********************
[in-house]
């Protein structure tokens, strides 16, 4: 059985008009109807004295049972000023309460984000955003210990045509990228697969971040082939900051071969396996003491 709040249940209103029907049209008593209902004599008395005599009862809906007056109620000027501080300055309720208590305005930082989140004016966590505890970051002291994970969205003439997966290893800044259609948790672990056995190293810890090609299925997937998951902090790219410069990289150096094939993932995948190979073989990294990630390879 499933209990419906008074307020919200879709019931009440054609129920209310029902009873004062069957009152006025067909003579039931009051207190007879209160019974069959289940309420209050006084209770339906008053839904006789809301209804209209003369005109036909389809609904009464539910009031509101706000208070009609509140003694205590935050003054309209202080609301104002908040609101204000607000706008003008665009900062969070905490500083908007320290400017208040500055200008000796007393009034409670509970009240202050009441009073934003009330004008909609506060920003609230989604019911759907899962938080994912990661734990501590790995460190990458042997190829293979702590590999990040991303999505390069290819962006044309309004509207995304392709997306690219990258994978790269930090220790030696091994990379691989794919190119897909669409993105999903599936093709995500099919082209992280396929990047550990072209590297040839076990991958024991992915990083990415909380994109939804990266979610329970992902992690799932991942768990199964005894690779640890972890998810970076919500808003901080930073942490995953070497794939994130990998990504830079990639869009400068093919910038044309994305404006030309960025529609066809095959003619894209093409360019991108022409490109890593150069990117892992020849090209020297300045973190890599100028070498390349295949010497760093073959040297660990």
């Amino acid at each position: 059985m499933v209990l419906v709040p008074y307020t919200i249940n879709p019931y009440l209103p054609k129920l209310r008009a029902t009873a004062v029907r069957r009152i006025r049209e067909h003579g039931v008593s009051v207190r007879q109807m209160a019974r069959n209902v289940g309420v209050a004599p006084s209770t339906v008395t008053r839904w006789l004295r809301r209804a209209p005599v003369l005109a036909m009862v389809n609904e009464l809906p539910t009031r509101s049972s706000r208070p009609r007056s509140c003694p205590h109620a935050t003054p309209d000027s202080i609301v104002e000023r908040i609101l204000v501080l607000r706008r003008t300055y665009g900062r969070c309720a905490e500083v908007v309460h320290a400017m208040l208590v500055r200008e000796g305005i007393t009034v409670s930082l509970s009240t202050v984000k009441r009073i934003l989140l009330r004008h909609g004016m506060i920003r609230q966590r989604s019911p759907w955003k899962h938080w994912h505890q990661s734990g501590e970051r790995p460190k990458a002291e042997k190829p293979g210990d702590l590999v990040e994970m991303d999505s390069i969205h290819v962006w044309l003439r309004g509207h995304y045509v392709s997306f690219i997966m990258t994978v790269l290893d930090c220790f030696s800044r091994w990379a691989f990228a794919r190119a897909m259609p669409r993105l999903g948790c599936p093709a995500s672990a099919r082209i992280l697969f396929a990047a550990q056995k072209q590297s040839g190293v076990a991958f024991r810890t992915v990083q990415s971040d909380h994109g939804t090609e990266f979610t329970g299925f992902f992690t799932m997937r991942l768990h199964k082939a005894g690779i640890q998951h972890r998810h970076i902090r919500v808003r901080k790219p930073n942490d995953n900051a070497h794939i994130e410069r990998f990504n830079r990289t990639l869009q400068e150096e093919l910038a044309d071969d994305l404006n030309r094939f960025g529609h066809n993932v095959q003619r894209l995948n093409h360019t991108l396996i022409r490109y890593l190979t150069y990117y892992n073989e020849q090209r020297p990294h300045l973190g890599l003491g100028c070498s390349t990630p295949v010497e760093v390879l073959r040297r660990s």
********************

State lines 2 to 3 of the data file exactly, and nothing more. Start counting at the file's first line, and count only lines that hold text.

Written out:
């Protein structure tokens, strides 16, 4: 059985008009109807004295049972000023309460984000955003210990045509990228697969971040082939900051071969396996003491 709040249940209103029907049209008593209902004599008395005599009862809906007056109620000027501080300055309720208590305005930082989140004016966590505890970051002291994970969205003439997966290893800044259609948790672990056995190293810890090609299925997937998951902090790219410069990289150096094939993932995948190979073989990294990630390879 499933209990419906008074307020919200879709019931009440054609129920209310029902009873004062069957009152006025067909003579039931009051207190007879209160019974069959289940309420209050006084209770339906008053839904006789809301209804209209003369005109036909389809609904009464539910009031509101706000208070009609509140003694205590935050003054309209202080609301104002908040609101204000607000706008003008665009900062969070905490500083908007320290400017208040500055200008000796007393009034409670509970009240202050009441009073934003009330004008909609506060920003609230989604019911759907899962938080994912990661734990501590790995460190990458042997190829293979702590590999990040991303999505390069290819962006044309309004509207995304392709997306690219990258994978790269930090220790030696091994990379691989794919190119897909669409993105999903599936093709995500099919082209992280396929990047550990072209590297040839076990991958024991992915990083990415909380994109939804990266979610329970992902992690799932991942768990199964005894690779640890972890998810970076919500808003901080930073942490995953070497794939994130990998990504830079990639869009400068093919910038044309994305404006030309960025529609066809095959003619894209093409360019991108022409490109890593150069990117892992020849090209020297300045973190890599100028070498390349295949010497760093073959040297660990």
């Amino acid at each position: 059985m499933v209990l419906v709040p008074y307020t919200i249940n879709p019931y009440l209103p054609k129920l209310r008009a029902t009873a004062v029907r069957r009152i006025r049209e067909h003579g039931v008593s009051v207190r007879q109807m209160a019974r069959n209902v289940g309420v209050a004599p006084s209770t339906v008395t008053r839904w006789l004295r809301r209804a209209p005599v003369l005109a036909m009862v389809n609904e009464l809906p539910t009031r509101s049972s706000r208070p009609r007056s509140c003694p205590h109620a935050t003054p309209d000027s202080i609301v104002e000023r908040i609101l204000v501080l607000r706008r003008t300055y665009g900062r969070c309720a905490e500083v908007v309460h320290a400017m208040l208590v500055r200008e000796g305005i007393t009034v409670s930082l509970s009240t202050v984000k009441r009073i934003l989140l009330r004008h909609g004016m506060i920003r609230q966590r989604s019911p759907w955003k899962h938080w994912h505890q990661s734990g501590e970051r790995p460190k990458a002291e042997k190829p293979g210990d702590l590999v990040e994970m991303d999505s390069i969205h290819v962006w044309l003439r309004g509207h995304y045509v392709s997306f690219i997966m990258t994978v790269l290893d930090c220790f030696s800044r091994w990379a691989f990228a794919r190119a897909m259609p669409r993105l999903g948790c599936p093709a995500s672990a099919r082209i992280l697969f396929a990047a550990q056995k072209q590297s040839g190293v076990a991958f024991r810890t992915v990083q990415s971040d909380h994109g939804t090609e990266f979610t329970g299925f992902f992690t799932m997937r991942l768990h199964k082939a005894g690779i640890q998951h972890r998810h970076i902090r919500v808003r901080k790219p930073n942490d995953n900051a070497h794939i994130e410069r990998f990504n830079r990289t990639l869009q400068e150096e093919l910038a044309d071969d994305l404006n030309r094939f960025g529609h066809n993932v095959q003619r894209l995948n093409h360019t991108l396996i022409r490109y890593l190979t150069y990117y892992n073989e020849q090209r020297p990294h300045l973190g890599l003491g100028c070498s390349t990630p295949v010497e760093v390879l073959r040297r660990s």